Team Gardening

Why you want to be on a Gardening Team

Gardening Team Building a Hugel MulchThe mission of a garden team is to tend to the relationships among the many living things that make up our habitat.


Although it could take many forms, this outline of one possibility should be adequate to describe what we mean by “team gardening”. Think of a team as a group of people with different roles. A team could consist of:

1 Leader
2-5 Learners
5-10 Financial Supporters, gardening
8-16 Key Hole Beds;

and mulching/planting/harvesting as a team.


The beds could be in our community gardens or they could be in the yards of the participants. It would be similar to a CSA or NSA except that the team would be producing for the consumption of all the team members. For example, if 10 Financial Supporters each put in $100.00 and the Leader arranged for 16 10'x10' garden beds, there would be $1,000 to pay garden fees, buy seed and materials, etc. By coordinating their efforts, the team can produce more from the same space than 16 individual gardeners, with varying experience levels, each trying to fit a full season of crops into a single bed.


3 – 6 people can easily mulch, plant, and harvest 16 key hole beds (1600 square feet) using our Deep Mulch Gardening System. Sixteen key hole beds can produce substantially more than $100 worth of food for each of the participants at no financial cost to the people doing the work. Sharing the work makes the work that much more enjoyable.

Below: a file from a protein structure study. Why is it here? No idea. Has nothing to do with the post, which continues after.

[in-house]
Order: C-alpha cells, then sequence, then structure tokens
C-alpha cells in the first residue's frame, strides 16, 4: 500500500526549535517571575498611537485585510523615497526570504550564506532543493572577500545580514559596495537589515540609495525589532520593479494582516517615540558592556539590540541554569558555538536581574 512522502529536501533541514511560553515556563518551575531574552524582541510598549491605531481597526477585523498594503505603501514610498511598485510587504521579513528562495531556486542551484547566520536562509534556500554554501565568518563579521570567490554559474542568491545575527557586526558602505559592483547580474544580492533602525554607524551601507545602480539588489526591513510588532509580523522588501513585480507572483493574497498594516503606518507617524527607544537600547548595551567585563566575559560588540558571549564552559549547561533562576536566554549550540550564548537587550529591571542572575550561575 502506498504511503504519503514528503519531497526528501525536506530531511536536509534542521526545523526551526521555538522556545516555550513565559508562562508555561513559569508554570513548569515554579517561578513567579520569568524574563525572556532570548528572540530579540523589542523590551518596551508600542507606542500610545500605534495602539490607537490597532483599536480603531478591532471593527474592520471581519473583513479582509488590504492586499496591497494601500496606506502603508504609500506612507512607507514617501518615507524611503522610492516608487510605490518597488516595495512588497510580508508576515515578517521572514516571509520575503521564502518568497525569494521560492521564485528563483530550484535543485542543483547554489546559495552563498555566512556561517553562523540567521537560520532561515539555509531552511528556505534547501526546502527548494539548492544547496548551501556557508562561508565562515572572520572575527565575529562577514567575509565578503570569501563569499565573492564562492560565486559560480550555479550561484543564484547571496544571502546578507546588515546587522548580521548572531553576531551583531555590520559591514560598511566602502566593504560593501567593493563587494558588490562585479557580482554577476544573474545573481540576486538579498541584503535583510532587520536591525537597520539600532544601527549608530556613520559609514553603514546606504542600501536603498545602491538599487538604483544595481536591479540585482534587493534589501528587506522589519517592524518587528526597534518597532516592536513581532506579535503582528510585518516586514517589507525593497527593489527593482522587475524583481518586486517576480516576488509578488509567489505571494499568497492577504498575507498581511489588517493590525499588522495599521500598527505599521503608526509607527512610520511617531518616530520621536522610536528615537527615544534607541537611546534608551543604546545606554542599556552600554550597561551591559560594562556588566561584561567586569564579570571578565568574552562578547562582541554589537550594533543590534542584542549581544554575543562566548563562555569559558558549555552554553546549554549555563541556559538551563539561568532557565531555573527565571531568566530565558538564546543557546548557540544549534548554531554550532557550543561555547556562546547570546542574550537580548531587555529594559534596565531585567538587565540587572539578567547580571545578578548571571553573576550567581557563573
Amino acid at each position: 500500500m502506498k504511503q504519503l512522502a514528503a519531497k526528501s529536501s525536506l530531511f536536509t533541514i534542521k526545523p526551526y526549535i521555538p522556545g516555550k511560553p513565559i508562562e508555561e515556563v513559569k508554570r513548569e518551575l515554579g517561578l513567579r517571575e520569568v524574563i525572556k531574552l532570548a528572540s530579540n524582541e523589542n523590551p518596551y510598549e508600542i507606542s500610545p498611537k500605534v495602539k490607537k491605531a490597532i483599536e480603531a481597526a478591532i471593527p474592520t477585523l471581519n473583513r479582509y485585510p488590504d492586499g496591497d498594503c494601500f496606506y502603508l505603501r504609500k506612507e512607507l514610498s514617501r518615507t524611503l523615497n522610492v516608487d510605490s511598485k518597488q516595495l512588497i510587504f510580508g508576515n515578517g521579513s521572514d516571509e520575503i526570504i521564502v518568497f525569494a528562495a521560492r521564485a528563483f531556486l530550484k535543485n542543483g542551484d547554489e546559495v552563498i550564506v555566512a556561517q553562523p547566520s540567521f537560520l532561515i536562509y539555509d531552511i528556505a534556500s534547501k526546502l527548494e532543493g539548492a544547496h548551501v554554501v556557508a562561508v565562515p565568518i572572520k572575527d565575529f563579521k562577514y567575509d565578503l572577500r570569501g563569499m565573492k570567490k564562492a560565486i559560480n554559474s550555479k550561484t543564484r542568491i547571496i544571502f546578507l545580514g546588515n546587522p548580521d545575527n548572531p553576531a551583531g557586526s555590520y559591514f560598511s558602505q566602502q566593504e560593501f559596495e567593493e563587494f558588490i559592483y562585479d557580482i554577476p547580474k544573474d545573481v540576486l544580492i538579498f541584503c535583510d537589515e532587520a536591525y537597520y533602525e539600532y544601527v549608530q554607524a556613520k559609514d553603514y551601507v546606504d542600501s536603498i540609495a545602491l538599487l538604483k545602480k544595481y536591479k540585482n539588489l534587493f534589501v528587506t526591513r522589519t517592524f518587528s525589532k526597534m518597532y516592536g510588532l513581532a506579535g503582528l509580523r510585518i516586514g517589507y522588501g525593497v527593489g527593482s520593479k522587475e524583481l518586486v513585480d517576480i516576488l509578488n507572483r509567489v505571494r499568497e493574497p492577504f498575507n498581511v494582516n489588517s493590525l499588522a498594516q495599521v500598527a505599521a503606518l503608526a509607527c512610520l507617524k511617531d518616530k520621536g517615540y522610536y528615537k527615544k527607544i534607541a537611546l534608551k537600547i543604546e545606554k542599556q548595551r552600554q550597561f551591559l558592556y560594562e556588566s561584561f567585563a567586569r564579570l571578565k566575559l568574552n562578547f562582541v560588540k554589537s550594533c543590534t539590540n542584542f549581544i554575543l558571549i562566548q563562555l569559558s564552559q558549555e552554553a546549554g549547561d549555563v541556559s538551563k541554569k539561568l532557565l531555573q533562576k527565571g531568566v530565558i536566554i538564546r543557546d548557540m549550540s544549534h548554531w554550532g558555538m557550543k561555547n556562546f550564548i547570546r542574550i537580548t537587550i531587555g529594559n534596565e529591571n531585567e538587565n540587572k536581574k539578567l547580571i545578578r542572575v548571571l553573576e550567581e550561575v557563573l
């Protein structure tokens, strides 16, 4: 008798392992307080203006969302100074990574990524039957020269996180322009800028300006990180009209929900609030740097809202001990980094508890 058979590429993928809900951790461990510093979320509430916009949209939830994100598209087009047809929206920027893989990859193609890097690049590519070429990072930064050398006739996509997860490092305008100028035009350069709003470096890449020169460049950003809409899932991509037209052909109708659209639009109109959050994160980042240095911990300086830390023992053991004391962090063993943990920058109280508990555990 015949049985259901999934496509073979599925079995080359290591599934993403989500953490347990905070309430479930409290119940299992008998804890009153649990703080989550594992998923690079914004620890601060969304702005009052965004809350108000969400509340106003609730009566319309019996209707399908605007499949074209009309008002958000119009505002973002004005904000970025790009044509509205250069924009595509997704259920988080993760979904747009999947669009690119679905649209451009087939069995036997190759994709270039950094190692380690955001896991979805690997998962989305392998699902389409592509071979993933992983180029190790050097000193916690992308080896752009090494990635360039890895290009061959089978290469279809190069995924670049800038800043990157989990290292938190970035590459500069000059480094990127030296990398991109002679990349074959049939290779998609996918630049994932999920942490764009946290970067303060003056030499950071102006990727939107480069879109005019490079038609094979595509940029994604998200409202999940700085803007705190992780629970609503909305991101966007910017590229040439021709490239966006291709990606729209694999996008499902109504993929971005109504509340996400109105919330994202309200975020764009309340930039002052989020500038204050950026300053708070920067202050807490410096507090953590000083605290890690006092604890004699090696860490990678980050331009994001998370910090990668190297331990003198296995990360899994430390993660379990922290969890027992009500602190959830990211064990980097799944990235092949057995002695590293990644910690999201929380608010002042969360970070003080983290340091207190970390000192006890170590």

To keep this plan in context:


  • The best thing any of us can do to help the environment is to find ways to produce what humans need through ecologically whole systems of production.

  • The best thing any of us can do to end poverty in the world is to develop systems of production in which anyone can participate.

We like the Leader/Learner idea because, as our Learners become Leaders, they can start their own teams – and convert more lawns into gardens – developing the capacity for our community to provide for itself – and healing our environment.  Forming or joining a gardening team puts you on the path to developing Community Sufficiency Technologies.

Additional Materials:

Team Leader Guidelines


Return to Deep Mulch Gardening

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  • David Braden IV, Executive Director, Living Systems Institute
  • (303) 549-9787

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